Yes it was. Many people say that it’s a very hard thing to weave two time frames together but I actually found it refreshing and less intense. If I was in a Serena mood (my present day heroine) then I’d write about her but if I felt like plunging into Victorian London then I could do that too. The novel I’m writing now does not have two timelines but I’d love to do it again in the future.



Did any of the characters “speak” to you more than the others?

I loved writing Beth, the little girl that Serena is nanny to in the present day. I have two little girls of my own: one is very serious and mature, the other incredibly flamboyant and articulate. Beth is based on neither of my children but there are elements of both of them there and when I created her I really did write from the heart.


Can you tell us anything about your next project?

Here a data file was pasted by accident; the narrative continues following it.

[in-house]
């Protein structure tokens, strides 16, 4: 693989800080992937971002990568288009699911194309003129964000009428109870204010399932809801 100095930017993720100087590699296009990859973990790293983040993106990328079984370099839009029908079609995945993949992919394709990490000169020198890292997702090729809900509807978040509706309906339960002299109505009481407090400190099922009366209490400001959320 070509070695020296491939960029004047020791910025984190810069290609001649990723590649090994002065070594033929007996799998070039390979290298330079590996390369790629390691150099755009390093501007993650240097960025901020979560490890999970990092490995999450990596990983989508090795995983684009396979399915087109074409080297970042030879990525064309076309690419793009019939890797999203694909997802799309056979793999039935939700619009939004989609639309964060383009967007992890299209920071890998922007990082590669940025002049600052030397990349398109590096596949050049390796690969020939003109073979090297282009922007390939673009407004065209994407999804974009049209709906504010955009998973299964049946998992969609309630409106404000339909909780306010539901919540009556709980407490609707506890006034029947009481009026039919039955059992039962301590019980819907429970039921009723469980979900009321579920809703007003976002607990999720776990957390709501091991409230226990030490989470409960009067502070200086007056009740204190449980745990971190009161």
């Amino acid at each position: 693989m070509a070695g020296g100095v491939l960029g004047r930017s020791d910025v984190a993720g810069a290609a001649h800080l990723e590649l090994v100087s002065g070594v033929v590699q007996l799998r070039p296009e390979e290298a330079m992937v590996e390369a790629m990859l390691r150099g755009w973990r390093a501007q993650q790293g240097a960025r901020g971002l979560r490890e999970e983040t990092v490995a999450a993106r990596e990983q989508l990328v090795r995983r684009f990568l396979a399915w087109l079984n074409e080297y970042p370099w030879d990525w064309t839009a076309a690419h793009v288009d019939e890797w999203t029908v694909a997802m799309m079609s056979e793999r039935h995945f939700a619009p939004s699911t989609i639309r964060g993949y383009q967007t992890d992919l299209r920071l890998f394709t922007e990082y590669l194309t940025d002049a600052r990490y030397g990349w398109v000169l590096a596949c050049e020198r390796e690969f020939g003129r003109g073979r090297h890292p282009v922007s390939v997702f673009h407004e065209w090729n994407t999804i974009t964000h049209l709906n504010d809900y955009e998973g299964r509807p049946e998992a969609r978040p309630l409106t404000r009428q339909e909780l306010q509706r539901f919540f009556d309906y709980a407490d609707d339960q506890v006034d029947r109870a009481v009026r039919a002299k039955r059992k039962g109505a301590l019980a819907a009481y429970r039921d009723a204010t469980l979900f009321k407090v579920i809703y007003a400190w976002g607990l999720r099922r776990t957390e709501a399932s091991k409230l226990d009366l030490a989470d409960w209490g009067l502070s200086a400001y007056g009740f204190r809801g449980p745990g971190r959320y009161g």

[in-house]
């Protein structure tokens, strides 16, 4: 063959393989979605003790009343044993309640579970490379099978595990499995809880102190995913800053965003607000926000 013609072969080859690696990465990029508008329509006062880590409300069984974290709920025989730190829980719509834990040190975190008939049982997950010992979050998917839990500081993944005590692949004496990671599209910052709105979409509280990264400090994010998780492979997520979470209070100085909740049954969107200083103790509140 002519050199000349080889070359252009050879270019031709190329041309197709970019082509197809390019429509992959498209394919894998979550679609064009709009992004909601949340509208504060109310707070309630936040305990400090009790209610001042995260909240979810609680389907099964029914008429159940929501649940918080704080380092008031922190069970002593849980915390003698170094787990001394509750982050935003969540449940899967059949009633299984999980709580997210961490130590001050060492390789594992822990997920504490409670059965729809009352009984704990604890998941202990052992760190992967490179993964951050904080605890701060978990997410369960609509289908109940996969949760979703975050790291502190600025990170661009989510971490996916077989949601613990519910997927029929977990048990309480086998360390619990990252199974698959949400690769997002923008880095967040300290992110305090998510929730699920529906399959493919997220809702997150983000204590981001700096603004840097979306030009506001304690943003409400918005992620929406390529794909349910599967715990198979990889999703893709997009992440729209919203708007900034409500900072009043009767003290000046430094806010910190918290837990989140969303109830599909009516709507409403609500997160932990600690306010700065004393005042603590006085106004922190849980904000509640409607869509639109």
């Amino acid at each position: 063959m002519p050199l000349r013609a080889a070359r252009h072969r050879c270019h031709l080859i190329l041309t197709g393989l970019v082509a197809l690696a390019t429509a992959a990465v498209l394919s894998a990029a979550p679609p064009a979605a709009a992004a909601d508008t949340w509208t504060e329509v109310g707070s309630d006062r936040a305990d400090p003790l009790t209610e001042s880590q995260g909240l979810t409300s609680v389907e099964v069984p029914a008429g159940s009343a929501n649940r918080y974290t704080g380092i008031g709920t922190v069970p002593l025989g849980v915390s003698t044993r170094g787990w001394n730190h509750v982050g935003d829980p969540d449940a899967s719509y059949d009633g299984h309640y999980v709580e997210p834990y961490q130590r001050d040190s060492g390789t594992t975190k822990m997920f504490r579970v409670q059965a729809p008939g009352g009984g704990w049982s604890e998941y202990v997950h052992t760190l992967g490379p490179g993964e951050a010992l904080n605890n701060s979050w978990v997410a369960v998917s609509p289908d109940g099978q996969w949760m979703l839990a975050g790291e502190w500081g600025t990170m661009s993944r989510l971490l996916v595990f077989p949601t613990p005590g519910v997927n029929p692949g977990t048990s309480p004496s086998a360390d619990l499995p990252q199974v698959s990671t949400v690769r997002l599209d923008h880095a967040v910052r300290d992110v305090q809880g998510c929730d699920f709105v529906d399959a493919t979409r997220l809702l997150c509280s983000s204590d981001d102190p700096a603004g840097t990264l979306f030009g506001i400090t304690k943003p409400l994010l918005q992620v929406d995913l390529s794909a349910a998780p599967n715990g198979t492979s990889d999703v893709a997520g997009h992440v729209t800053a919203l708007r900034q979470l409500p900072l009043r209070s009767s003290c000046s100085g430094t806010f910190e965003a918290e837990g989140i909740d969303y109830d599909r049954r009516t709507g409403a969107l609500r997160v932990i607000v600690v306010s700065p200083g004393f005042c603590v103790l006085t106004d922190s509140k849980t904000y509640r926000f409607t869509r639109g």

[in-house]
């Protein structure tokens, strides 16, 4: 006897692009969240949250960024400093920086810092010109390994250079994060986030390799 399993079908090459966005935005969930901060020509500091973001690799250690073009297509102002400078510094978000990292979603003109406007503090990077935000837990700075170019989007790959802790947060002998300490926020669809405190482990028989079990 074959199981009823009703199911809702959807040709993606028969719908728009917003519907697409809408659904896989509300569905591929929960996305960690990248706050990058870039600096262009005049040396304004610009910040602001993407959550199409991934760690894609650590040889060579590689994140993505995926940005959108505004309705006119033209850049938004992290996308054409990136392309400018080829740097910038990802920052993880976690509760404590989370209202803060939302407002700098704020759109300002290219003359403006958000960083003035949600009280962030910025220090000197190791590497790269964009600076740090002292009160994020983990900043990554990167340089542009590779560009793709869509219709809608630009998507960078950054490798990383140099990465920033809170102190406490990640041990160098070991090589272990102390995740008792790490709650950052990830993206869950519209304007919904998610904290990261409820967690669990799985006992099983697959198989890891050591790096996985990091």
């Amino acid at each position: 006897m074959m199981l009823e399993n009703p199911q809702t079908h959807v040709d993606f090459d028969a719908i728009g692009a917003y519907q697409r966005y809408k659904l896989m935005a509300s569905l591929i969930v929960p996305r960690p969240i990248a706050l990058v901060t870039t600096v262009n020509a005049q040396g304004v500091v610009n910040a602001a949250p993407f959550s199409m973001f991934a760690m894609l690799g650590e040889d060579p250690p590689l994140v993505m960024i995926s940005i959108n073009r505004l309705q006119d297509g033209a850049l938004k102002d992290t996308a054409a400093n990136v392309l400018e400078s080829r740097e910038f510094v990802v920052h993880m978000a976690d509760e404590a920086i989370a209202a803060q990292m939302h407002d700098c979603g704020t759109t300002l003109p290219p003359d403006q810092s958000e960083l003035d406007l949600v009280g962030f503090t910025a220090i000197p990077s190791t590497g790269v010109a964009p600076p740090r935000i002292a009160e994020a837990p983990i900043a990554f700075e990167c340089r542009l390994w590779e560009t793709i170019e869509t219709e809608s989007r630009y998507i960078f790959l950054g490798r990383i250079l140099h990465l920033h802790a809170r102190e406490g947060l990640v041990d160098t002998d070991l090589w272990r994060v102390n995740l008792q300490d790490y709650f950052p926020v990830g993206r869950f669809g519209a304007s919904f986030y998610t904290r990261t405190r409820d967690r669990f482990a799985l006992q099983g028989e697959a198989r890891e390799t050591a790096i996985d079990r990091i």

Well, I couldn’t possibly leave Walter Balanchine alone! So, I’m sticking to the Victorian era this time and writing about his early life. I chart his progress from a young workhouse boy in the East End to a talented conjurer and mystic who, with the help of his friend Tom Winter, takes London society by storm.  Expect smoke, decadence and a fabulous love affair…



Favourite comfort book or author.

I like Kate Morton or something much loved and familiar like the books of E M Forster.


Favourite thing to do on a rainy day

Writing of course – I couldn’t possibly say otherwise! Or sitting in a dim sum restaurant and eating my body weight in dumplings.


Film you watch for pure escapism?

The Lord of the Rings, I don’t mind which one or in what order. Can’t get more escapist than that!


Thanks so much Stephanie!